I sometimes wonder at how heartless the fixtures secretary is at Premiership Rugby. Usually it's just for relatively minor cruelties, like having to visit Salford and Newcastle on consecutive weeks in January. This time, however, he or she has taken it to a whole new level. You see, Leicester and Northampton games are usually excruciatingly tense on their own, without the need for any end of season connotations thrown into the mix but, as it transpires, we are now faced with a local derby which is essentially a must win game - lose, and the season is over. Well, for Leicester at least.
Of course, it's a very different story for Saints fans, having seen their side cruise through the season on top the pile to go into this weekend as uncatchable leaders with a game to spare. They don't need anything out of this game, but it was still slightly surprising to see Jim Mallinder pick a largely second string side - partially because it's the Midlands derby and there's always a huge pressure to win, and partly because you just get a sense that they're not quite as dominant now as they were earlier in the season. Don't get me wrong, they're still playing some very, very good rugby but, compared to the unplayable aura they had pre-Christmas, I do get a sense that there are some vulnerabilities now - as Exeter showed a little while ago. That said, the argument of not risking key players in what is technically a dead rubber is a compelling one and, having dominated the league, Mallinder has earned the right to pick a weakened side for this. The question is now, how will his side play? Will they come to have a go, to try and win? Or will their brief be to just 'rough up' their bitter rivals with one eye on a future encounter? Perhaps in this day of professional sport, the former is more likely.
Leicester in fairness would not change their attitude no matter who was selected - from the depths of pessimism leading into last week's game against in-form Wasps, their best display of the seen has seen a resurgence of optimism that the real Tigers are beginning to emerge from hibernation. The physicality at the breakdown last week was relentless and the hosts will have no problem getting up for this, given the opposition and the circumstances, and the fans thrive on this winner takes all situation - essentially, any sort of win will see the Tigers qualify in third, and with Exeter and Saracens expected to win with bonus points, a loss or draw would see them drop out of the playoffs entirely. The stakes are higher than they have been for a while but, after the season they have had, the Tigers will thrive on that. They always do.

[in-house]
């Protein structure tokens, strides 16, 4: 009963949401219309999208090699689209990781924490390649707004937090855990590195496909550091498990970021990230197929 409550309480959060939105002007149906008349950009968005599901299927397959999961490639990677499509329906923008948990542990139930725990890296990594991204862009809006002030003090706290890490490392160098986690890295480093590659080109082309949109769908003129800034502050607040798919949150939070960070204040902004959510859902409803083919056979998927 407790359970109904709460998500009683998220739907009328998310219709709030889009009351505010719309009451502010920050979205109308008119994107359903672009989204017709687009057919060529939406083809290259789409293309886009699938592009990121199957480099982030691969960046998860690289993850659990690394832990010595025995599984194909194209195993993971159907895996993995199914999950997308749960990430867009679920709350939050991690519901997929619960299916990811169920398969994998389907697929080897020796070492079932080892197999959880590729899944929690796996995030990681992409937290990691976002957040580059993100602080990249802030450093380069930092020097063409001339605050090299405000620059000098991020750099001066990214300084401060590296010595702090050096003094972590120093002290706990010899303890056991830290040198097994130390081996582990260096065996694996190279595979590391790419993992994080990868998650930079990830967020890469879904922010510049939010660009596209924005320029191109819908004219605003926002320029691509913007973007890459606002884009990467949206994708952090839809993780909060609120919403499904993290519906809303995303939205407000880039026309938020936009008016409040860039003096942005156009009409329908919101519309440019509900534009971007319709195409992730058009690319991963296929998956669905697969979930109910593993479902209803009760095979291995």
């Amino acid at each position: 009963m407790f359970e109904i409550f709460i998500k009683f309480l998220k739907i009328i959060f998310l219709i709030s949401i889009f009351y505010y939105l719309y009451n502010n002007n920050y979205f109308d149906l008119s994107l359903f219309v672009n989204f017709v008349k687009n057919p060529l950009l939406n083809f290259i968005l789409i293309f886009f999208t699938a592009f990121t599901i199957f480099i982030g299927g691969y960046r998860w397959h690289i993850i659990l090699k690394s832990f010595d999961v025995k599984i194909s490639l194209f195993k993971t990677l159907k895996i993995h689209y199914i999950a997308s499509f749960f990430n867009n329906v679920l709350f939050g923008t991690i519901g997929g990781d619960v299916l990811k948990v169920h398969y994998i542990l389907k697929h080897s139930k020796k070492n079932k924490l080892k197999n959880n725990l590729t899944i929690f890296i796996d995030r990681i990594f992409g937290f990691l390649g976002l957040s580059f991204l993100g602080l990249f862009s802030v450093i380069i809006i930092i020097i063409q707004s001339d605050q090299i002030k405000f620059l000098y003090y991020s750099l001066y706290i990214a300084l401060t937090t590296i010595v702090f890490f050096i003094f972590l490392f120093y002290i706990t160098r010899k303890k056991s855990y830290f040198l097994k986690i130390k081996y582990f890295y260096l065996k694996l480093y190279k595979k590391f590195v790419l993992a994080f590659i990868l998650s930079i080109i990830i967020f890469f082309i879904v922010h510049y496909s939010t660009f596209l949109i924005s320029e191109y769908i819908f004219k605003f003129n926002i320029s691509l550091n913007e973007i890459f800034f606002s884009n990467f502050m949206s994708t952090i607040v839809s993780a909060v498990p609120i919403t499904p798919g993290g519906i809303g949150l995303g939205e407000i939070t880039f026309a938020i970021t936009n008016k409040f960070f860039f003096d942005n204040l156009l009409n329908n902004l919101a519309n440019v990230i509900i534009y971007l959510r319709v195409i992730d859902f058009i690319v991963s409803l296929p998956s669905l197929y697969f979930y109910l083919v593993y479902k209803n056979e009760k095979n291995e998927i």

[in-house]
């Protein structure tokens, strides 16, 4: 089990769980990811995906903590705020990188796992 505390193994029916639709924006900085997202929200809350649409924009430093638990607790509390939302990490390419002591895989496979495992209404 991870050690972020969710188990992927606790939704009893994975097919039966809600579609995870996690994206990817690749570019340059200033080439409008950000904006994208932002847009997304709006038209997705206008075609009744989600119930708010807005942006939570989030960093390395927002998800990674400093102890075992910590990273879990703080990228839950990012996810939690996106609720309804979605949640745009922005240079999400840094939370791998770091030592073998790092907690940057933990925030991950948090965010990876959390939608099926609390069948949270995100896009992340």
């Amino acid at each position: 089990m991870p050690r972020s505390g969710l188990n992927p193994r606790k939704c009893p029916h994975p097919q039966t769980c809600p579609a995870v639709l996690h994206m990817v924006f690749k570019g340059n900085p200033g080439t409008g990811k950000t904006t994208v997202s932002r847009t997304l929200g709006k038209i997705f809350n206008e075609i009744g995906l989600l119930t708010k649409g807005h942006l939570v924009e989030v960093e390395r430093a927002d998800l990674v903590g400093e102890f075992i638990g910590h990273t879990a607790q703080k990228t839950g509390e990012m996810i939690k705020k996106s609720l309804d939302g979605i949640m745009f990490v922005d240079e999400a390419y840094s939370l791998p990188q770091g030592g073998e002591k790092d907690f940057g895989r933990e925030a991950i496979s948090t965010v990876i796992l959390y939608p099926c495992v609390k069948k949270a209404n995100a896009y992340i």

God bless that horrible fixture man. He may not care about our heart rates, but he knows how to set the stage.
Note: It would feel remiss of me not to at least mention Manu Tuilagi's actions, which have seen the England centre ruled out of the World Cup by Stuart Lancaster. The story is that he had an altercation with a taxi driver, grabbing him by the throat and kicking his wing mirror, before pushing two female police officers when they intervened - it is the kind of loutish behaviour we have all seen on a Saturday night in town, and for Manu to act in that way is both disgraceful and incredibly disappointing from a man who seemed to have really matured over the last few years. Anyone who, like me, grew up in Leicester, will know the Tuilagi boys are absolute gents when sober but after a few shandies they are renowned for getting a bit 'fighty'. He would do well to stay off the sauce for a while, even if this is this was partially an outlet of aggression after a frustrating year on the sidelines. There's no excuse for what he did though and it has dampened the spirits of the Welford Road faithful - but, if there is any silver lining it is that he will hopefully take his punishment on the chin, work to make it up to the community and return a more mature and responsible individual (as Danny Care did after being convicted of drink driving). Perhaps a summer on the sidelines will help him fully recover from his injuries as well and we can look forward to seeing the best of Manu Tuilagi as a player and a person next season.
Leicester Team News